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BEA Q1 weakened by too much choice
WebLogic v AquaLogic
BEA Systems is paying the price for playing hardball on service oriented srchitecture (SOA), announcing a "surprising" drop in first-quarter sales.
Chief executive Alfred Chuang today told Wall Street that BEA's older WebLogic business had enjoyed a "good quarter" outside the Americas, where the new SOA-focused AquaLogic products' sales story has not been pushed so hard.
WebLogic suffered in the Americas, where BEA claims it is a SOA leader and where the sales teams was permitted to pitch both AquaLogic and WebLogic. This caused confusion and lost business. Business suffered most during the final month of BEA's first quarter.
This was offered to analysts by way of explanation, as Chuang announced first-quarter results in line with recently lowered expectations, with business from sales of new copies of software falling 13 per cent to $114.6m. AquaLogic accounted for 24 per cent of BEA's software business, down one per cent from the previous quarter, with WebLogic Server and Tuxedo contributing the rest of the revenues.
Q1 revenues grew 6.9 per cent to $345.8m - earlier this month BEA warned it would land somewhere between $342m and $347m, down from the earlier guidance $350m-$364m. Analysts pegged BEA at hitting $344.5m. There's no word yet on income as BEA tries to correct for its misallocation of stock options. BEA told Wall Street to expect revenues of $353m-$367m for the current quarter.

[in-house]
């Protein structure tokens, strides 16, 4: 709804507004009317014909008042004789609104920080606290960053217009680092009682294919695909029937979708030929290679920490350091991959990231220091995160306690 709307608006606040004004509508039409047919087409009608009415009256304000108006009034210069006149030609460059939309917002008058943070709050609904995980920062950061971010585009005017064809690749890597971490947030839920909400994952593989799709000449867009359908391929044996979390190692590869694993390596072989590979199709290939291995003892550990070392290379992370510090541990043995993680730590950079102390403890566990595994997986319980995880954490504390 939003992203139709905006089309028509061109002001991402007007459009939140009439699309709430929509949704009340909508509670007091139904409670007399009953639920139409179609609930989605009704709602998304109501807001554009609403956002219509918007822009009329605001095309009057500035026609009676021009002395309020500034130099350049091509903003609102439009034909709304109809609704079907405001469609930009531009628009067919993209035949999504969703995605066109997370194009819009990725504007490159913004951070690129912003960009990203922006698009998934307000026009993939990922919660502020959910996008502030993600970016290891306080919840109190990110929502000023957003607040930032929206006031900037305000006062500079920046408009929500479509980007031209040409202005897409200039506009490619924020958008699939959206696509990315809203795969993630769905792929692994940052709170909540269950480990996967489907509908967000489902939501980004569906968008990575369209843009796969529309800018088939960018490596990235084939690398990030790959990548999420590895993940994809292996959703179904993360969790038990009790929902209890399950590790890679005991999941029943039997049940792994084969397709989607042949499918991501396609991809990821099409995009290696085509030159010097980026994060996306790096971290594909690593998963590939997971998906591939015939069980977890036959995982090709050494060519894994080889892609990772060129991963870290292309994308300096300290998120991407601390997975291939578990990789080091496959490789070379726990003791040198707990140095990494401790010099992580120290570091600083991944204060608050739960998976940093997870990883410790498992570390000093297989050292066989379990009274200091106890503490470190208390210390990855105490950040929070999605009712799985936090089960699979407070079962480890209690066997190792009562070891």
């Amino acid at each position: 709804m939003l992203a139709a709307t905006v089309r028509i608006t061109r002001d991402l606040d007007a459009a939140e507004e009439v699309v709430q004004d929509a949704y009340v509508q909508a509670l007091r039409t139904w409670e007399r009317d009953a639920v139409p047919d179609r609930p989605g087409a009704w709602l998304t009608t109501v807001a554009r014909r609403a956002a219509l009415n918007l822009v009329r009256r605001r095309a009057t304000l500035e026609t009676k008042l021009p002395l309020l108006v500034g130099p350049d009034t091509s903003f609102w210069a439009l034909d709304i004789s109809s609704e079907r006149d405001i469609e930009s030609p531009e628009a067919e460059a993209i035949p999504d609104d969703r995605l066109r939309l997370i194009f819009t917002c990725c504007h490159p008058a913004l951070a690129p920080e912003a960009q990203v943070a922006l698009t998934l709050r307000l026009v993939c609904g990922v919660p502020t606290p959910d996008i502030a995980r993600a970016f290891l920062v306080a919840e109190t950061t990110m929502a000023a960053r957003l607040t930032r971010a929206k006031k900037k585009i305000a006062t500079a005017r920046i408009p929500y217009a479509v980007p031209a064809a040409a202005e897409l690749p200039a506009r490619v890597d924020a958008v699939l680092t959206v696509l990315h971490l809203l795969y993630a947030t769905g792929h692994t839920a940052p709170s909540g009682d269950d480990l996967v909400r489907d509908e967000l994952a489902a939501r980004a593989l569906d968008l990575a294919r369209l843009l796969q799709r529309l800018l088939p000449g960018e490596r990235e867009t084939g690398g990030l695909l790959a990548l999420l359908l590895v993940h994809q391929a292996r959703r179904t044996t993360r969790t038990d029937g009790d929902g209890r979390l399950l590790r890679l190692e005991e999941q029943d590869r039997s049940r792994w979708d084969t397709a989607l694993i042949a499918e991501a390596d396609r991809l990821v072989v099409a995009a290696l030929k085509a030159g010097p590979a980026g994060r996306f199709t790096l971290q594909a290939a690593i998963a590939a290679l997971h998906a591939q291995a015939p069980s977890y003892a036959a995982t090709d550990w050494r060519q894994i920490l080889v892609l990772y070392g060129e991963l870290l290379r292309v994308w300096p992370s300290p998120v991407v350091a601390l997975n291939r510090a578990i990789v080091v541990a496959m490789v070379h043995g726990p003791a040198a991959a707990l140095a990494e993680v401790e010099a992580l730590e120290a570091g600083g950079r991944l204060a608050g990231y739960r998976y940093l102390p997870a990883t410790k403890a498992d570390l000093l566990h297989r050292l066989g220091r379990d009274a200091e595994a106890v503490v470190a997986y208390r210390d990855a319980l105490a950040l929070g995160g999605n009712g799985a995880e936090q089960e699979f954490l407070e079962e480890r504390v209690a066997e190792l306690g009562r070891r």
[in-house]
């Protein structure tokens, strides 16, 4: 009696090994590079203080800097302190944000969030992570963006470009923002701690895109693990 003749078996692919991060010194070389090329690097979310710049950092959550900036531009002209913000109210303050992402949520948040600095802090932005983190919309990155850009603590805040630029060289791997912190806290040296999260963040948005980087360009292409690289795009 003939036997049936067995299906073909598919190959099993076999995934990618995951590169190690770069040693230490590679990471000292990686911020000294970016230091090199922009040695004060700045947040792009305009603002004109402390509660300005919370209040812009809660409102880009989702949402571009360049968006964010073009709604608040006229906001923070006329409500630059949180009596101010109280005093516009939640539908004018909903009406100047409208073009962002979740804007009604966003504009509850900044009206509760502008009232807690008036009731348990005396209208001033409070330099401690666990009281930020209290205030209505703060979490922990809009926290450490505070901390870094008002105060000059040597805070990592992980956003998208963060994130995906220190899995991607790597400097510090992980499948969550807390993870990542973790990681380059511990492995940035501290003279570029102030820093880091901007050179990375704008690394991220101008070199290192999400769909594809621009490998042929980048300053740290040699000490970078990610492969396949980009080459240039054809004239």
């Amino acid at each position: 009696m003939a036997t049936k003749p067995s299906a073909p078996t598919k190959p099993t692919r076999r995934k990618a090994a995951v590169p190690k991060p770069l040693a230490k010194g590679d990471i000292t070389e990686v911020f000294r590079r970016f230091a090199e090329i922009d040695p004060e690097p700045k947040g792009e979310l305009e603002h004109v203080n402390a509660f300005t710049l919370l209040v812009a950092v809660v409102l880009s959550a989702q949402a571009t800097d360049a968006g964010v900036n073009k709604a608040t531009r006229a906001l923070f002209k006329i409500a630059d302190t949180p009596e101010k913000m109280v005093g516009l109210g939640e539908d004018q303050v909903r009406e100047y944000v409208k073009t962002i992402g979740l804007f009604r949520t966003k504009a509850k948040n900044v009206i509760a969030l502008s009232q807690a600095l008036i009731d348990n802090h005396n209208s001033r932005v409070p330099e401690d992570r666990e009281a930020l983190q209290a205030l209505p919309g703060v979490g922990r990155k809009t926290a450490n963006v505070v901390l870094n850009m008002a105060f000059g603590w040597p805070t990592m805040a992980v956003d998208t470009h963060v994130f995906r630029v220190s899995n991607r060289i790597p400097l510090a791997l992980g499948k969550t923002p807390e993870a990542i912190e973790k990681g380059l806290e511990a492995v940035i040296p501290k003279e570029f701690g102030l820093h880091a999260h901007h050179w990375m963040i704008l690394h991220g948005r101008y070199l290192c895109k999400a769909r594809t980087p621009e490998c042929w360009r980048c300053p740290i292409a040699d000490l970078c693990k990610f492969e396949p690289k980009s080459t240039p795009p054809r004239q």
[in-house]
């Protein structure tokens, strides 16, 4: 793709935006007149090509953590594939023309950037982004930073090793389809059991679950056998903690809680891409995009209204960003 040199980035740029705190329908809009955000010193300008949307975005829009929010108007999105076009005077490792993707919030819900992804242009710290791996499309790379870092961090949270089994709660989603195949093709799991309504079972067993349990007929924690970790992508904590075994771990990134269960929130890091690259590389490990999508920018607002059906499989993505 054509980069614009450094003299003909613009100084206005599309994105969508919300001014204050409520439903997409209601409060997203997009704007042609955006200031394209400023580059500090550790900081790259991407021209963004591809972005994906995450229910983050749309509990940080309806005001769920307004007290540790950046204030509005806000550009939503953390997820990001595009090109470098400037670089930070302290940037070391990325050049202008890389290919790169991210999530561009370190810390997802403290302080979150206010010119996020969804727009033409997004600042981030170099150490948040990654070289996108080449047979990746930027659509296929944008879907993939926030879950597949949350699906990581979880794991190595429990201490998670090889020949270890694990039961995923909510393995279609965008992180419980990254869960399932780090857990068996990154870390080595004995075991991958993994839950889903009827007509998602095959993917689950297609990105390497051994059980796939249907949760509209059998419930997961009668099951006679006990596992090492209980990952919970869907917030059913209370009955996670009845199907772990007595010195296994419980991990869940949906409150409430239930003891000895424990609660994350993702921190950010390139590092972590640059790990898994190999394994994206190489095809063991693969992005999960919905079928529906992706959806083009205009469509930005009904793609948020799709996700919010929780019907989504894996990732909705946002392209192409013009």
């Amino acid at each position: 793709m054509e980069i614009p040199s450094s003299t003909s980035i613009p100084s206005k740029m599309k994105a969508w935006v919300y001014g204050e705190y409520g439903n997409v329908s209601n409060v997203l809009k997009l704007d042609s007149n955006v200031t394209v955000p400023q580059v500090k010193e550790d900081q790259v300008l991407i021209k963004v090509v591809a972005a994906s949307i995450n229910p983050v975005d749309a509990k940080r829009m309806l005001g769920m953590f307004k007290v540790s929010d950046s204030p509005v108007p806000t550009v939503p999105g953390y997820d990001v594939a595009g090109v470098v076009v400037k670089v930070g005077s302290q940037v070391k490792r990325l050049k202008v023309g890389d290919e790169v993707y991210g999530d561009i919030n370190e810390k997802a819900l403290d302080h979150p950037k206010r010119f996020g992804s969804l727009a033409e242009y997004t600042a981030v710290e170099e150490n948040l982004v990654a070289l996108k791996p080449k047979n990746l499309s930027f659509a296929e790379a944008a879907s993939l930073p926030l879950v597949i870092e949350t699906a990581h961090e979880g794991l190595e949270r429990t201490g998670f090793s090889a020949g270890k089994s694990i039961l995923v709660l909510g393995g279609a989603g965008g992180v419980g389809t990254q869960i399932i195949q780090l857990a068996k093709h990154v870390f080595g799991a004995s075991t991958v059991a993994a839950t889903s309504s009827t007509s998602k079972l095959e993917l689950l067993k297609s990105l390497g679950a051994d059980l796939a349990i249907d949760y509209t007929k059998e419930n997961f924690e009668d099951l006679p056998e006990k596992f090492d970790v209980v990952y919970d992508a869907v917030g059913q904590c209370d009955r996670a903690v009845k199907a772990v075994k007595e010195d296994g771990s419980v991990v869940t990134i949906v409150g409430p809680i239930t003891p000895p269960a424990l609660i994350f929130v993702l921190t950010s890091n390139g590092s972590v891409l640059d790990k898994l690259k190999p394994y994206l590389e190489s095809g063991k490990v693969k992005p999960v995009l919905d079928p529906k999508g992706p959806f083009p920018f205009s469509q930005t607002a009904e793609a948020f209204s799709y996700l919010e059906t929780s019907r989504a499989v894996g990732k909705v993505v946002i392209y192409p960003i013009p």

The last quarter's performance meant revenue from middleware sales accounted for 33 per cent of BEA's total business, with services - including a healthy $183m dose of maintenance - accounting for the rest of BEA's revenue for the quarter.
Asked if the WebLogic stumble was recoverable, Chuang blamed a new management structured rather than competitive pressures from Oracle or IBM,. He said BEA's salesforce "took their eye off the ball" as a result of management changes. "By hoping to sell more product they'd never had access to until last quarter - that distracted them, and this caused a drop off in WebLogic-based sales in the Americas."
Internal failure seemed preferable to admitting lost business to the competition or price pressure, as at least BEA can give the impression of trying to control the situation. Chuang made veiled references to the "competition", claiming AquaLogic is opening doors into competitors' markets and customers. He denied BEA was suffering commoditization or pricing pressure in the middleware market.
BEA announced its earnings in the shadow of some timely propaganda from Oracle on its website, which repeats claims that it is growing 10 times faster than BEA.
BEA is "pursuing improved execution with a vengeance" and some outstanding deals, especially in telecoms, had already been signed, Chuang said. He added: "The people in Americas feel terrible and are committed to getting everything back on track."®